Since the evidence does not disclose any contractual obligation to play football, then the employer-employee relationship does not exist and there is no contract which would support a claim for compensation under the Act. A review of the evidence disclosed that none of the benefits *290 he received could, in any way, be claimed as consideration to play football, and there is nothing in the evidence that is indicative of the fact that the contract of hire by the college was dependent upon his playing football, that such employment would have been changed had deceased not engaged in the football activitites.

It is significant that the college did not receive a direct benefit from the activities, since the college was not in the football business and received no benefit from this field of recreation. In fact, the state conducted institution, supported by taxpayers, could not as a matter of business enter into the maintenance of a football team for the purpose of making a profit directly or indirectly out of the taxpayers' money.

In a number of respects the evidence does not support the referee's finding. We are unable to agree with the referee that deceased was induced to leave his job at the filling station and return to the college as a student and football player. There is an implication of enticement, which the evidence will not support. On this specific point the following is the only evidence appertaining thereto: "Ray wanted to play football and he had a job in town at a filling station that would require more time. I asked him if he could get a job that would make him as much as he made at the filling station at different hours, would he play football and he said `yes.'" This was the testimony of the director of student affairs and the coach. Further, the referee's finding implies that deceased had no intention of returning to school and would not have done so if he had not obtained the job at the college. The fact that he had enrolled as a full-time student the January preceding belies any suggestion that he would not have returned to school unless he could play football. Reliance is had upon the case of University of Denver v. Nemeth, 127 Colo. 385, 257 P.2d 423, 426. From a reading of the latter case, the distinction is at once apparent. In the latter case, claimant's employment as a student worker depended wholly on his playing football, and it is clear that if he failed to perform as a football player he would lose the job provided for him by the University. The opinion therein states, "The football coach testified that meals and the job ceased when the student was `cut from the football squad.'" Further, "* * * the employment at the University * * * was dependent on his playing football, and he could not retain his job without playing football."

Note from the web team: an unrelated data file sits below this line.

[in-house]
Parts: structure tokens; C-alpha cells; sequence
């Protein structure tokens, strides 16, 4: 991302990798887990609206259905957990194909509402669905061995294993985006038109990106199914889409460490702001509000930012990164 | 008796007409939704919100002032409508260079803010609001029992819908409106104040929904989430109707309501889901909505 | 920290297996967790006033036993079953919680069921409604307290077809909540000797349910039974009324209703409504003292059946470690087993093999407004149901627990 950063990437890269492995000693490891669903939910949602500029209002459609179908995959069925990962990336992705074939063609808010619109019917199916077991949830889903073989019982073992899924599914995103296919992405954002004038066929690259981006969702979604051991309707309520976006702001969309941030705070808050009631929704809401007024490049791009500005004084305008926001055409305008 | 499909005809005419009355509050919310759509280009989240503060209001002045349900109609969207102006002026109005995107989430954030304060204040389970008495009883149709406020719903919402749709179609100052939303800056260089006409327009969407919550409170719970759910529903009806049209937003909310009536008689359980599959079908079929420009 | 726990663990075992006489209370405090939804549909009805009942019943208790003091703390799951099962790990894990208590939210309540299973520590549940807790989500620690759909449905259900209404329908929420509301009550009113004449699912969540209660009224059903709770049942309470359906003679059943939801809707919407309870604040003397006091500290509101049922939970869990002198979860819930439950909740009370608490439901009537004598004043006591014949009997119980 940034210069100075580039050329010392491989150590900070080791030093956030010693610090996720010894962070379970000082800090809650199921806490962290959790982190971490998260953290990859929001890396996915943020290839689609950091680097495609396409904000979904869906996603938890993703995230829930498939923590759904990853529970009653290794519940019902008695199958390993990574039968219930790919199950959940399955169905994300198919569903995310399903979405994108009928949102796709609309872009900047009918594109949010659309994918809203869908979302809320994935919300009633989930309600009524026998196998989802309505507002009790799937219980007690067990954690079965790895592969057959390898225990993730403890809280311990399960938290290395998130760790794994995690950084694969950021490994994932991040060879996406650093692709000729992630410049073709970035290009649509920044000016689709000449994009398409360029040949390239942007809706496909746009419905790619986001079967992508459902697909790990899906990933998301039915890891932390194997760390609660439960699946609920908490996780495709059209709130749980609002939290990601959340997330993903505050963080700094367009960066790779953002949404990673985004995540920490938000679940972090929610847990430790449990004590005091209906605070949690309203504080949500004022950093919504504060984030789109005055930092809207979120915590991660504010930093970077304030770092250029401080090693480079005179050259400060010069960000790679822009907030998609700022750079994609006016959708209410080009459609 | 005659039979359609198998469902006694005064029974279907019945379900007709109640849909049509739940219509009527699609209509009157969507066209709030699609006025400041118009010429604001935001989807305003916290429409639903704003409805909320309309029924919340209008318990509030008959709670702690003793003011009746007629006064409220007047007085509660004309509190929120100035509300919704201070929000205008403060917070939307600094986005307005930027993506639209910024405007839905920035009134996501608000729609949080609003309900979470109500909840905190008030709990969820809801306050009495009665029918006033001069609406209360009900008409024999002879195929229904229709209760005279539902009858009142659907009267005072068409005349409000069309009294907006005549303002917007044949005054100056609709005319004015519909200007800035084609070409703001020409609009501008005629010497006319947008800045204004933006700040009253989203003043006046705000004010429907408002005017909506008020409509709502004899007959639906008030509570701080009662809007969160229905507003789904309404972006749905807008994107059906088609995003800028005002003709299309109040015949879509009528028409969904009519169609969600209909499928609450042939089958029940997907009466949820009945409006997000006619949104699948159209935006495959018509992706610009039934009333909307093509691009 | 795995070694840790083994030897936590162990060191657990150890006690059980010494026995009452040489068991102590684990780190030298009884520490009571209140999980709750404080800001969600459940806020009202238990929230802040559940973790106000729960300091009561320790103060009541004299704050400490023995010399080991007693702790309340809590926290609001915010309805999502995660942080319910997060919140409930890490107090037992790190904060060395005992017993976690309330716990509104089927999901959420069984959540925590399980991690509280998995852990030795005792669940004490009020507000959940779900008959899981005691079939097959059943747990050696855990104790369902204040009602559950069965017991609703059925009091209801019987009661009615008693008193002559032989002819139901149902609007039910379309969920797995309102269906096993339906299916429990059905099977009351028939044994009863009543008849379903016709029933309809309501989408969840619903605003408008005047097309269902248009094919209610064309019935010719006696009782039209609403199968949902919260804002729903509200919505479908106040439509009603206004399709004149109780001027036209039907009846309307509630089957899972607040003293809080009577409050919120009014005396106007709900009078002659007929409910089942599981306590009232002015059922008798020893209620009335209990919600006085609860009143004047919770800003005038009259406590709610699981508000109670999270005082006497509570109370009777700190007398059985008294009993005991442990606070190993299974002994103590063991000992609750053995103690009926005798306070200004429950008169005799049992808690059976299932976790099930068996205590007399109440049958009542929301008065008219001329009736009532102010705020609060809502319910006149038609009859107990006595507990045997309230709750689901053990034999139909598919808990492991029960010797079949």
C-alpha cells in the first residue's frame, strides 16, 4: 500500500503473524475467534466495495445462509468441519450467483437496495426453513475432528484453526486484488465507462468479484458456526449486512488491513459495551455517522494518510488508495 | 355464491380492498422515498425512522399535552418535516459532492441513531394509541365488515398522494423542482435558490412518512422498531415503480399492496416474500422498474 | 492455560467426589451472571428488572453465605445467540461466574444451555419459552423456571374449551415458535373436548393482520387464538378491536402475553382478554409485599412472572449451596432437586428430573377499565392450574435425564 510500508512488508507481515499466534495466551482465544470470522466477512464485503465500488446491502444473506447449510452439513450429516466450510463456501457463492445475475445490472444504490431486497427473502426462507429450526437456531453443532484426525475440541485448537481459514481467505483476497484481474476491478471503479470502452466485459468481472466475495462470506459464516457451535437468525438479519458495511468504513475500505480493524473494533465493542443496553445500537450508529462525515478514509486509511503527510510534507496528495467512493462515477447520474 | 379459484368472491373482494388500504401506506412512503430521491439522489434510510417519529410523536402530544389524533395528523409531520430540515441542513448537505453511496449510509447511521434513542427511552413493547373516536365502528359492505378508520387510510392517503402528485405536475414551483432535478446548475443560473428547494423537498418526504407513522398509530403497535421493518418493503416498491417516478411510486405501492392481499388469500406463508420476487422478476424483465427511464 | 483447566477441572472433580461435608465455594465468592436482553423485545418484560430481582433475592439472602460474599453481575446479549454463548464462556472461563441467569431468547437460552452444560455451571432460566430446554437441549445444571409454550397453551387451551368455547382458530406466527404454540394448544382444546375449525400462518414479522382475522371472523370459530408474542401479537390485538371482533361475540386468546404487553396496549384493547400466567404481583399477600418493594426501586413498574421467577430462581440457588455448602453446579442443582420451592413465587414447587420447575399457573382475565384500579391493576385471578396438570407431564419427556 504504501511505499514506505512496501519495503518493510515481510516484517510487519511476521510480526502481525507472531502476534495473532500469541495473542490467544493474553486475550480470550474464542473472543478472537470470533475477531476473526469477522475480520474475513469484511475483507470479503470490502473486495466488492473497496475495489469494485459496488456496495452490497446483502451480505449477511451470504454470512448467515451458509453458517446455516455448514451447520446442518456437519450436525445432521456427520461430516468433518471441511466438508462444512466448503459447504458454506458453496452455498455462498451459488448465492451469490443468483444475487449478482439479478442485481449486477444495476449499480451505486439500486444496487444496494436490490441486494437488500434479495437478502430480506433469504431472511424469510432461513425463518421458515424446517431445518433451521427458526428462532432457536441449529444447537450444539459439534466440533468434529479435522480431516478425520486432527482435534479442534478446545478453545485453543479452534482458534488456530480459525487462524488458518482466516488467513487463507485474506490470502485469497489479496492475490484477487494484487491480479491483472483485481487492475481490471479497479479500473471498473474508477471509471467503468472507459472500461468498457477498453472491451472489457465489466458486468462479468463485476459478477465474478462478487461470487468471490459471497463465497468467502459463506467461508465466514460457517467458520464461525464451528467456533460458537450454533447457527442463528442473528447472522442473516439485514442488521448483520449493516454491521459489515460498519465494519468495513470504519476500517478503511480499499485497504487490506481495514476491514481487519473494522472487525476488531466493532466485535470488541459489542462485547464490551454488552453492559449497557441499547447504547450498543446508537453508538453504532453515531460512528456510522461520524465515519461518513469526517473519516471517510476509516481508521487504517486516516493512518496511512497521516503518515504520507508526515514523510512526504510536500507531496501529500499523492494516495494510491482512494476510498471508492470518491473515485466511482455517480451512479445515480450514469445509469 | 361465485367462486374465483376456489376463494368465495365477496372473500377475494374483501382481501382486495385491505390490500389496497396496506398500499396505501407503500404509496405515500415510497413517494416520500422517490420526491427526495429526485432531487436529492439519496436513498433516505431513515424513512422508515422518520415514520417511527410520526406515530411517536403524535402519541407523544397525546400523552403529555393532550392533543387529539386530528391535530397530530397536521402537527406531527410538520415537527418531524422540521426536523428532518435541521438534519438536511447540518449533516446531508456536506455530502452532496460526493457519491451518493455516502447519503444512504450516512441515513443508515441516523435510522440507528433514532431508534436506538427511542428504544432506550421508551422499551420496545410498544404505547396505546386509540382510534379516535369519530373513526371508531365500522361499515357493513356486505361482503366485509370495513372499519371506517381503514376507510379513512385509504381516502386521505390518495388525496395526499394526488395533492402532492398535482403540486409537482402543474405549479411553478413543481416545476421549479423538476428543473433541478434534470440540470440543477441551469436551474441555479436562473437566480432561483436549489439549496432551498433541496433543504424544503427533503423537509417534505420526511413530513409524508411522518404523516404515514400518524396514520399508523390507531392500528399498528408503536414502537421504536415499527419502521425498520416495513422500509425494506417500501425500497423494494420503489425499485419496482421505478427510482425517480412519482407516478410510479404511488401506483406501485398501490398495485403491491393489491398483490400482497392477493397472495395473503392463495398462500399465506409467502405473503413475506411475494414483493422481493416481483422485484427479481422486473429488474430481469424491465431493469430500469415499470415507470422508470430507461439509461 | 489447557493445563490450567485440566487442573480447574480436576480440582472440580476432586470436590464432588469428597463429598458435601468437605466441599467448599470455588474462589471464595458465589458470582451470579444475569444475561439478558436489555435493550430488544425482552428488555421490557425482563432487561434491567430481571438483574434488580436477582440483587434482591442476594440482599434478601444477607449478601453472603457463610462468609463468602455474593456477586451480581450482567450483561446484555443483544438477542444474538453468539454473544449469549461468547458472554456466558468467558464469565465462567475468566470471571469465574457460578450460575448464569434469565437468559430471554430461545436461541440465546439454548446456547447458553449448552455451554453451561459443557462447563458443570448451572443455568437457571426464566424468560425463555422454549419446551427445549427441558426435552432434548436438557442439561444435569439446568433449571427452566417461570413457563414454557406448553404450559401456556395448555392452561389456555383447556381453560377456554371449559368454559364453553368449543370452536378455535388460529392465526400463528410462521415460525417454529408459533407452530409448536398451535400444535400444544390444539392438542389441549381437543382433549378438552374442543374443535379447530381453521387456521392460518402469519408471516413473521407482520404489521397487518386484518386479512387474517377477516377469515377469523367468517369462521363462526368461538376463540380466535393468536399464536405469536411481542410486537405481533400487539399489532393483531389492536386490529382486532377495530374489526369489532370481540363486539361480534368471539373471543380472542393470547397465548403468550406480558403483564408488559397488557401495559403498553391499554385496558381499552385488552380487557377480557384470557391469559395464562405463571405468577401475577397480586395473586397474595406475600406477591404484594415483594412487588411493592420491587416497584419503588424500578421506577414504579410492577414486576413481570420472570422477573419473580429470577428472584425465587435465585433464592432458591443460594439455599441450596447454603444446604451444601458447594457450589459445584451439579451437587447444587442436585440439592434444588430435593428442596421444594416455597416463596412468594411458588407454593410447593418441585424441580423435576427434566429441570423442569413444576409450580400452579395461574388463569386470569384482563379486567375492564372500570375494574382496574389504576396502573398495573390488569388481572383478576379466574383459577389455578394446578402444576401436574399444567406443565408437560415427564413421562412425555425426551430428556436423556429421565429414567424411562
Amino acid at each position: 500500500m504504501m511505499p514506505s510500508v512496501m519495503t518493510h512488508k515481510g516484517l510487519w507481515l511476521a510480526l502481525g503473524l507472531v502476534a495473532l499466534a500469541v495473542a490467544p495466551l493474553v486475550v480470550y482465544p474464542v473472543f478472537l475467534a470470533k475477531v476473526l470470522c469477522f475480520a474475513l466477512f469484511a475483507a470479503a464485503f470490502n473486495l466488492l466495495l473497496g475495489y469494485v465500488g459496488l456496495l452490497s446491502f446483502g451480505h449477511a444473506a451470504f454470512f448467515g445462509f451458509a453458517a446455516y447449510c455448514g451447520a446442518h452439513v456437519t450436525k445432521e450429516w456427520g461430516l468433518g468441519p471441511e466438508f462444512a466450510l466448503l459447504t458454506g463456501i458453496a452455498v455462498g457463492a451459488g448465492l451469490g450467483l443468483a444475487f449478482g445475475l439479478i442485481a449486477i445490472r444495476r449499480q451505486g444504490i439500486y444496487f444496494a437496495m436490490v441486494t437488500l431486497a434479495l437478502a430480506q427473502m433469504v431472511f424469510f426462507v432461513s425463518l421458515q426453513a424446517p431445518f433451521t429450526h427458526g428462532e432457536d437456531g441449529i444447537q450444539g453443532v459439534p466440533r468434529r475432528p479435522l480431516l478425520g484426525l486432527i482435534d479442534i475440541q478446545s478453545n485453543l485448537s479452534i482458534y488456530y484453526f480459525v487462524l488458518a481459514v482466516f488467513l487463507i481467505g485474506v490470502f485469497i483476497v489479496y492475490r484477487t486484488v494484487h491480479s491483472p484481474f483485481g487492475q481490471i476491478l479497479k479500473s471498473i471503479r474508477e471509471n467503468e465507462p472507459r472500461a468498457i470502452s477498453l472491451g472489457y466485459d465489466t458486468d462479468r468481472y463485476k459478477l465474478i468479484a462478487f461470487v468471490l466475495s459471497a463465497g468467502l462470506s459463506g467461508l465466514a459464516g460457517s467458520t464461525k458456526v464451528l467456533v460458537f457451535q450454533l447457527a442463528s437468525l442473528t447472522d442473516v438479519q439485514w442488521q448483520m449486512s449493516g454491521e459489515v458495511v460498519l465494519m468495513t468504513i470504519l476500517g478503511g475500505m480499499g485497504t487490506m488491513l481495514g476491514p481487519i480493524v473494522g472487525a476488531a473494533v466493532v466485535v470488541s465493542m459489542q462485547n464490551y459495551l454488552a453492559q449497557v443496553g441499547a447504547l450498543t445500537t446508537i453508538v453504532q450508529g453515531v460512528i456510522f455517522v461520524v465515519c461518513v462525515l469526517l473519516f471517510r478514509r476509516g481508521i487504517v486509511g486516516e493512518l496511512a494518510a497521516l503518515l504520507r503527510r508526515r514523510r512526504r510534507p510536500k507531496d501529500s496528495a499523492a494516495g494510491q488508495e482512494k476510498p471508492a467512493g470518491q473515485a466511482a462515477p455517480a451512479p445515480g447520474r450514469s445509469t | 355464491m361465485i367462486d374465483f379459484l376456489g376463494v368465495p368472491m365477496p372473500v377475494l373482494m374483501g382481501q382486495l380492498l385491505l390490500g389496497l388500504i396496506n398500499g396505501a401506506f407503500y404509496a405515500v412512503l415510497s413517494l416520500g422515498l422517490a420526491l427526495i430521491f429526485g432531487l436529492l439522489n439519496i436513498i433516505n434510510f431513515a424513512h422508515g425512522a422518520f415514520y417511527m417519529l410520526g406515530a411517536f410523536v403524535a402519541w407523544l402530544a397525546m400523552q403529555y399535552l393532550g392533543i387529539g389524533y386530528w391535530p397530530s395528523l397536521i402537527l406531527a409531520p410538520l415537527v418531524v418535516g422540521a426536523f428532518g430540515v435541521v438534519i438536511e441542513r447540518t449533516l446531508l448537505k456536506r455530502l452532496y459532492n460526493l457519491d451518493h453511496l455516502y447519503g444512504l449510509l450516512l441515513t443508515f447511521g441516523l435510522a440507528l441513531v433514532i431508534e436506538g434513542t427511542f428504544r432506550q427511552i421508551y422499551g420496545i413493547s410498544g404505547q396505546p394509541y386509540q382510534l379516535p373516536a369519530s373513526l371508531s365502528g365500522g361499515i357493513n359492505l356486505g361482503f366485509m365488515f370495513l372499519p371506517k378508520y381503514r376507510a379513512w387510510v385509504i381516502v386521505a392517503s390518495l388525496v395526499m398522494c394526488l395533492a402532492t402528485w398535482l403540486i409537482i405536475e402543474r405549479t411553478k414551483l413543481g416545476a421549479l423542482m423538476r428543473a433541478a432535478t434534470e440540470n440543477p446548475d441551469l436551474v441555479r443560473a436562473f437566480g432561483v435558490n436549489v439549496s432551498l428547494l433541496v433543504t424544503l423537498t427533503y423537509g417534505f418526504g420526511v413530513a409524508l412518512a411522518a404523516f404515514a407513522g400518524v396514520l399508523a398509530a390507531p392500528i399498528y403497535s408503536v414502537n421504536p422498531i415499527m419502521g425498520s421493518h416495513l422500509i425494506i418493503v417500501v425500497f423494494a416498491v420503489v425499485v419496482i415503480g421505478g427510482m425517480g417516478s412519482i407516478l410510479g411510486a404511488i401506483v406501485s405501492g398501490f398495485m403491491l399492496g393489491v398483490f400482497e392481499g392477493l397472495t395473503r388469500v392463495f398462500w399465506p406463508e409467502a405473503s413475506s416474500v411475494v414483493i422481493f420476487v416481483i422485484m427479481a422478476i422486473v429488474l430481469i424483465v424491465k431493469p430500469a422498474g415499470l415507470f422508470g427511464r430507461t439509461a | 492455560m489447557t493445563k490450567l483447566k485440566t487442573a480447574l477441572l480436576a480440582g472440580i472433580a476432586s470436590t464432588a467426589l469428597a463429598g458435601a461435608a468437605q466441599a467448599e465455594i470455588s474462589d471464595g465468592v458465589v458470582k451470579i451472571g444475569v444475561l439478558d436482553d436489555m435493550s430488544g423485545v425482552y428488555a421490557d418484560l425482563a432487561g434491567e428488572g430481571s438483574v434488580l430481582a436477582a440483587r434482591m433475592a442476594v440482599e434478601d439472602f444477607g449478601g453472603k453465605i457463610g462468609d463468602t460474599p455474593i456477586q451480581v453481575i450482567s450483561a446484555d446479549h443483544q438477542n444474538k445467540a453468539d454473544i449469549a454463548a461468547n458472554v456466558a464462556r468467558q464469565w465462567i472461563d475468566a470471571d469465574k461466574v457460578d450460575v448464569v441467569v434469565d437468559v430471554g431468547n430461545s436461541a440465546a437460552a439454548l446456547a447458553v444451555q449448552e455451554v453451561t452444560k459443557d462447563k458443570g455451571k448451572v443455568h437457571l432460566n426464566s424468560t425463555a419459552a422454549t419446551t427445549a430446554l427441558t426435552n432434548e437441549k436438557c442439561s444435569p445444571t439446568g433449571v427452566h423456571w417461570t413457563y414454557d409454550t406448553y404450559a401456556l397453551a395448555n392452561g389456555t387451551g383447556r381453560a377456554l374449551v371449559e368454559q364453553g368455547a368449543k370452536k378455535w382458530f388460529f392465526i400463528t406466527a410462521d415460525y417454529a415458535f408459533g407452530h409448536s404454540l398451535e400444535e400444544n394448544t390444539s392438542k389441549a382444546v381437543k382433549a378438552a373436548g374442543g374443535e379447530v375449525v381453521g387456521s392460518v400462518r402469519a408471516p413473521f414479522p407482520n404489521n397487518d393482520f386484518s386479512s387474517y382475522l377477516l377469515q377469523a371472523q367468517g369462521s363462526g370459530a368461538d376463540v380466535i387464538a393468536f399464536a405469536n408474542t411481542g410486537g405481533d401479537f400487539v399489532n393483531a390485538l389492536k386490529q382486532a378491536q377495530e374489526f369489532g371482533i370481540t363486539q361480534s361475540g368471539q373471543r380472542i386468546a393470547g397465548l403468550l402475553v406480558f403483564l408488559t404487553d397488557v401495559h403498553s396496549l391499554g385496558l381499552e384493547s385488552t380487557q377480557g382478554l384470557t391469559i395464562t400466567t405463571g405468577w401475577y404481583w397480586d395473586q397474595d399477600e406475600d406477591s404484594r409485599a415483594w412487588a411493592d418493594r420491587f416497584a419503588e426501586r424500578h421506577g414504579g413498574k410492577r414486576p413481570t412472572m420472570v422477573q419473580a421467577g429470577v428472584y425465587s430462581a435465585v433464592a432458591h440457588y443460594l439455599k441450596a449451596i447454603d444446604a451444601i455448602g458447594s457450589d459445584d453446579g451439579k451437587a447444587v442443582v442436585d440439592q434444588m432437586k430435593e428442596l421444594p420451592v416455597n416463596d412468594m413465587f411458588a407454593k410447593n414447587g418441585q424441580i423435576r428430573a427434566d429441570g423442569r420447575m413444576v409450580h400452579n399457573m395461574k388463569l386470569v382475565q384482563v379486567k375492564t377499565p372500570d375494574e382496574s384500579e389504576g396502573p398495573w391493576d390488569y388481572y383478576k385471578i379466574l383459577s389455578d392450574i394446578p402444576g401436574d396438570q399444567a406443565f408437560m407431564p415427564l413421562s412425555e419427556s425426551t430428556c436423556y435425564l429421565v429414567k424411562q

Thus a contractual relationship was created between the claimant and the University. Liberal construction of the Workmen's Compensation Act cannot be expanded beyond the plain, clear and explicit language of the Act and the Act is to be enforced according to its intention, and the funds created for administration of the Act are not to be diverted to those who are not clearly entitled to receive them. The burden is always upon the claimant to establish to a reasonable certainty that the accident arose out of and in the course of his employment. We cannot believe that the legislature, in creating the compensation fund, intended that it be in the nature of a pension fund for all student athletes attending our state educational institutions.

We believe the following statement in Industrial Commission v. Murphy, 102 Colo. 59, 76 P.2d 741, 742, 115 A.L.R. 990, is strikingly applicable: "No definition of `arising out of and in the course of the employment' to be found in this jurisdiction can be stretched to cover the instant case."

In accordance with the views herein expressed the judgment is reversed and the cause remanded to the district court with directions to enter an order dismissing the claim.

MOORE, C. J., and HALL, J., not participating.